Start with a model. A model is a simplified version of reality. The word model may sometimes be difficult to conceptualize but you must realize that much of our thinking and our experiences are based on models. Mario Brothers is a model. As I said in earlier posts, Cowboys and Indians is a model. Playing House is a model. Any novel you read is a model. Any TV show you watch is a model. Most any lesson is a model.
All a model is is a stripped down version of something more complex. Our brain has to strip down what it perceives and what it considers to distill down to the important essences. If it can’t I’d posit that the learner / thinker will not be able to truly grasp the concepts or skills associated with what you are trying to teach. (more…)
On the one hand it is troublesome to me that this question needs to be answered. But on another I understand the need. We can rail against the tide about this age of accountability all we want but isn’t it the truth that the good teacher can always gauge how or to what extent their teaching, whatever strategies they use, work on two levels; i.e. on the whole class and on the individual?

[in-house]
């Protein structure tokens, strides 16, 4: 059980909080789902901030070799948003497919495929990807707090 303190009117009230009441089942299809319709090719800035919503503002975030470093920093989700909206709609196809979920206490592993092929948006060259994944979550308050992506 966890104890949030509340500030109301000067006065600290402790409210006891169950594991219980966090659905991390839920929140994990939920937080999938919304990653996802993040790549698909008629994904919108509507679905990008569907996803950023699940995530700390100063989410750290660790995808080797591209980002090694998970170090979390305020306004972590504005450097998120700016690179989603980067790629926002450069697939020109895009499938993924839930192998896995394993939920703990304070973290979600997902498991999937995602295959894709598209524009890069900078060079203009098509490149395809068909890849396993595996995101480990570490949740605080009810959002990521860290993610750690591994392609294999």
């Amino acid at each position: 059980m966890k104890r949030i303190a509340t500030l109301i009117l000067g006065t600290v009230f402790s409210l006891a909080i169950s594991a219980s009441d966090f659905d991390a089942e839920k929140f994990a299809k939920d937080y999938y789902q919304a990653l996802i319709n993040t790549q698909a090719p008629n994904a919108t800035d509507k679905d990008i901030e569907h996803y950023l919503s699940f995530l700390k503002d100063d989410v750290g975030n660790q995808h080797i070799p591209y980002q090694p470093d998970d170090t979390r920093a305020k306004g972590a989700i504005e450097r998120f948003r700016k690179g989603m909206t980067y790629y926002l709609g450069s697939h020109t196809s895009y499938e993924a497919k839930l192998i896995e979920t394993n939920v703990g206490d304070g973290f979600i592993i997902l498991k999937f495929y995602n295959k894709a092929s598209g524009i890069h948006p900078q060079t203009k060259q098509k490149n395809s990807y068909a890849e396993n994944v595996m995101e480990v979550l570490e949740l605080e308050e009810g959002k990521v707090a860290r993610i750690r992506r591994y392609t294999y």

And on that same one hand again, assessing the effectiveness of experiential strategies, of simulation and role play activities, etc., can be troublesome to a teacher or to school leaders if their paradigm of measurement is superficial and / or quick fix.
And on that other same hand it falls to curriculum and lesson designers to align the goals of such strategies to blunt the naysayers’ criticisms by schooling THEM on how to assess experiential teaching for their true worth. (more…)